Hawaiian Name(s): ipu, ipu nui, hue, pōhue, ipu ‘awa‘awa

Scientific Name: Lagenaria siceraria

Vernacular Name: bottle gourd

Family: Cucurbitaceae

Status: Polynesian introduction (not naturalized)

Authority: (Molina) Standl.

Description: Climbing vine.

Habitat Annual that thrives only under cultivation. It grows best in dry areas with some type of suppprt so the fruit won‘t spoil (Lucas 1982:38).

Medicines: For treatment of hehena a moe‘ole a ka po, young leaves are ingested in conjunction with dried niu (coconut, Cocos nucifera) and ‘uala (sweet potato, Ipomoea batatas). For illnesses such as papaku, hoaka, and wai‘opua the flesh of the ipu is combined with noni fruit (Morinda citrifolia) and water and delivered as an enema. For pu‘ao pelu and maybe ha‘ule, the treatment combines ipu fruit flesh with leaf buds, leaves, and stems of the kukaepuaa (Digitaria setigera) (Chun 1994:117–120).

Non Medicinal Uses: The hardened fruit is made into a variety of containers, for water, food, dyes, etc. (Krauss 1993:19–22). Also used for musical instruments, such as the bases of ‘uli‘uli (hula rattles), knee drums, ‘ulili, pa ipu or ipu heke (a percussion instrument made by joining two ipu, one atop the other) (Abbott 1992:120; Krauss 1993:881–83). The ipu was also used to chase away sharks (Lucas 1982:39) fisherman carried their lines and hooks in gourds and taken on sea voyages so if the canoe overturned the gourds would float and could be retrieved (Kamehameha Schools 1994:15). Ritual use includes headgear depicted by the Cook expedition (e.g., see Weber's illustration in Abbott 1992:78). They served as masks worn by priests and not by warriors, as the ipu is fairly fragile.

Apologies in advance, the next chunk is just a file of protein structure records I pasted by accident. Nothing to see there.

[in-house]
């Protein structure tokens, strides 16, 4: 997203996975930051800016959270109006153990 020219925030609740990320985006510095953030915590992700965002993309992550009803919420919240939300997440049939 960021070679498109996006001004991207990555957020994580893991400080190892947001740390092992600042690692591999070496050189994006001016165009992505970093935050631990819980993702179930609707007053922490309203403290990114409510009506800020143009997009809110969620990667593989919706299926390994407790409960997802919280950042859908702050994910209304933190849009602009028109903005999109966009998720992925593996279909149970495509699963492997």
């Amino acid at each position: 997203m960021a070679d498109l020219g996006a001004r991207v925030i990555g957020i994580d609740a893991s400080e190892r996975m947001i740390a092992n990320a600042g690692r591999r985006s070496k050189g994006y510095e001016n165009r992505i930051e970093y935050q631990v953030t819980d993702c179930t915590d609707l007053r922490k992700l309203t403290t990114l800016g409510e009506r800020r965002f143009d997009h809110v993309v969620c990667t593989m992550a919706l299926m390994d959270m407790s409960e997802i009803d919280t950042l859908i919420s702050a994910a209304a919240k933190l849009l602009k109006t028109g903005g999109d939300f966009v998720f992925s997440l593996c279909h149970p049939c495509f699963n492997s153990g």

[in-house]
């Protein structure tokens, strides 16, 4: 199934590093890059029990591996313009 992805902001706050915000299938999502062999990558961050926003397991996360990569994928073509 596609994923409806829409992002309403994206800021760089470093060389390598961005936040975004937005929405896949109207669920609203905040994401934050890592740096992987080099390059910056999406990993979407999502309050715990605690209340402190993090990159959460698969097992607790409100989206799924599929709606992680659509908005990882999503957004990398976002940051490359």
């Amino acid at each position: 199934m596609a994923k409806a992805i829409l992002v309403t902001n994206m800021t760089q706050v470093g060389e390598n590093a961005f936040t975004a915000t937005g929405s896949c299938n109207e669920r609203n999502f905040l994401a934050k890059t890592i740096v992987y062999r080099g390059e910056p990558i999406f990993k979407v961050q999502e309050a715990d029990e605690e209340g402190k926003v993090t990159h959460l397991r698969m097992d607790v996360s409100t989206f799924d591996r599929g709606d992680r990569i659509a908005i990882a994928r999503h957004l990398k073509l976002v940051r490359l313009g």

Specific gravity of wood: unknown

Famous Locations:


`Ōlelo Noeau: [I] ‘A‘ohe ipu ‘opio e ‘ole ka mimino i ka la. No immature gourd can withstand withering in the sun [without care]. No child can get along without adult supervision. [II] Ua malo‘o ka pua hue. The gourd blossom has withered. Said of a person withered with age

Dye Color and Parts:

Kino lau: LONO.

Location on Bishop Museum Kalihi Campus:

Propagation Information: Handy et al. (1972:215–217) suggest that the beginning of the rainy season is the proper time to plant ipu. This allows for the hot, dry summer months to bring them to maturity (in about 6 months). While the ipu is growing the vine can be propped up with a small frame of sticks (ko‘o la‘au or haka) to keep the ipu up off the ground. In addition, stones that might mar the base of the ipu are removed and grass, leaves, or a board can be placed below.

Seed: Seed length approximately 17 mm. Photograph: H.Lennstrom.
Click for image